• Chinese state-run oil producer Sinopec has agreed to help develop Alaska’s liquefied natural gas sector. The deal, worth about $43 billion, is between Sinopec, the Bank of China and the China Investment Corp. It is estimated that about 12,000 jobs will be created during the construction of project.
• Chinese importers agreed to buy $5 billion worth of soybeans from US producers during 2018.
• Chinese e-commerce company JD.com said it will purchase $2 billion in food and agriculture products over the coming three years from the US, including $1.2 billion in Montana beef and Smithfield Foods pork.
When two Boeing 787s and the first Airbus SAS A380 arrive in England later this month British Airways will become the first European airline to fly the two wide-bodied liners as part of its line-up of planes.
The Boeing 787s are due to join British Airways (IAG) in two weeks on June 26th and 27th, and the Airbus one week later, on July 4th. IAG is spending 5 million pounds ($7.8 million) upgrading its subsidiary’s fleet.
The Dreamliners were originally scheduled to arrive in the UK in May, but due to issues with the batteries Boeing had to delay deliveries until the problems were resolved. British Air said that the routes of the planes will be “unveiled shortly.” But they did confirm that the A380 will have the route to Los Angeles beginning on October 15, while another route will be added to Hong Kong on November 15.
“Over the next 12 months, we will take delivery of new long-haul aircraft at an average rate of one every two weeks,” BA Chief Executive Officer Keith Williams said.
The A380 is more fuel efficient, and the 787 is made of composite plastic, making both planes more environmentally friendly while also helping to keep costs to a minimum. The more expensive-to-operate Boeing 747-400 jumbos will be phased out as more up-to-date planes join the fleet.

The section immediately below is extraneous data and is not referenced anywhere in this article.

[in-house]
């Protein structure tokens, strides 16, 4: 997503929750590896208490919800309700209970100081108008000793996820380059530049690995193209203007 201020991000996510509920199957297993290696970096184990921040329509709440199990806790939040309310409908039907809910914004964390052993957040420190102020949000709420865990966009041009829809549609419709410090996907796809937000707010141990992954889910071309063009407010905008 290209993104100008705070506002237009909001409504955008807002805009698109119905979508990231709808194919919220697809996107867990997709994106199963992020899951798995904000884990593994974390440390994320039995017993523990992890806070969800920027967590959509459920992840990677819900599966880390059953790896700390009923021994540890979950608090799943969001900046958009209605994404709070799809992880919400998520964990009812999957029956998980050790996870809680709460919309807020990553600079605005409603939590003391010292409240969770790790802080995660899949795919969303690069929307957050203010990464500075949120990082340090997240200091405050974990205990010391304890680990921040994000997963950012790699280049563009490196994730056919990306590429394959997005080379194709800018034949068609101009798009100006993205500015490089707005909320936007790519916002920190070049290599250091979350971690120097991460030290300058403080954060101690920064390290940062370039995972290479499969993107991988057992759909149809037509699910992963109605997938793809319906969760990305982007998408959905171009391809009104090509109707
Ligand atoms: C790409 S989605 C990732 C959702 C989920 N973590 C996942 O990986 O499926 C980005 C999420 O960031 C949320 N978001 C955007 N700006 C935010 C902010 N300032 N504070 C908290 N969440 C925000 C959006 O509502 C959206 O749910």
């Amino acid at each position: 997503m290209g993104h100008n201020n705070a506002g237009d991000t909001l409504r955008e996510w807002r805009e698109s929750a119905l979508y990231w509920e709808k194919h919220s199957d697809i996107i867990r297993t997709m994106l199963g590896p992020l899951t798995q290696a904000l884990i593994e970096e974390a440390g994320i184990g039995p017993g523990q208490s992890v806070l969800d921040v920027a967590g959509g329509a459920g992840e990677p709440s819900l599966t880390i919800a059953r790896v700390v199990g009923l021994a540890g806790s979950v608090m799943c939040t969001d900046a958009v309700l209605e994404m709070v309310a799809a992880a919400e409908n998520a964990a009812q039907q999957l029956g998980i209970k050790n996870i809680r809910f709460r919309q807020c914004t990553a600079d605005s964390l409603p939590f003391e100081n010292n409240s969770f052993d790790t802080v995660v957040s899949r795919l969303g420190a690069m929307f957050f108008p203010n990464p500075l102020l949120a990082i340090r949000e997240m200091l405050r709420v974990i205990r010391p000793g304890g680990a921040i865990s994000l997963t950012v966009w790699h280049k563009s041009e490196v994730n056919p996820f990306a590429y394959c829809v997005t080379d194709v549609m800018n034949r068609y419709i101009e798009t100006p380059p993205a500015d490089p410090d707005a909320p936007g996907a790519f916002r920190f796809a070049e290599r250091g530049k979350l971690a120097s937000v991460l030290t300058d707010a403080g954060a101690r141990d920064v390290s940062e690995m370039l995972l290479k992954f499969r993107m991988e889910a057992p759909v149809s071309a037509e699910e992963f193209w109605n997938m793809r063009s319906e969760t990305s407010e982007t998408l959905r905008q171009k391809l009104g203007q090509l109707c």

An updated forecast predicts that the economy in Kansas is heading up in 2012, but not as quickly as what had first been expected.
According to the Center for Economic Development and Business Research at Wichita State University, the forecast for employment for the Wichita metropolitan area, as well as the state as a whole, will be lower than the previous outlook. The center says that slower national growth in general and lack of confidence in the local and global economy downgraded the forecast.
“This is due to the weakness within the euro zone, remaining uncertainty of the U.S. economy and expectations of the Boeing departure,” said Jeremy Hill, the center’s director.
The revised expectation is that the Kansas economy will grow slowly. The unemployment rate should improve by 1%, translating into 13.010 new jobs, down from the 1.1% original prediction which was made in October last year.
“The Kansas economy has been flat in 2011, showing almost no growth from 2010 to 2011,” Hill said. “However, farmers and farm income have been the stabilizing force in our economy.”
Although Kansas is indeed expected to have an upturn in its economy and unemployment figures, the growth is slower than originally forecast due in large measure to the news that Boeing, the aircraft manufacturer, will be closing its facility in the area.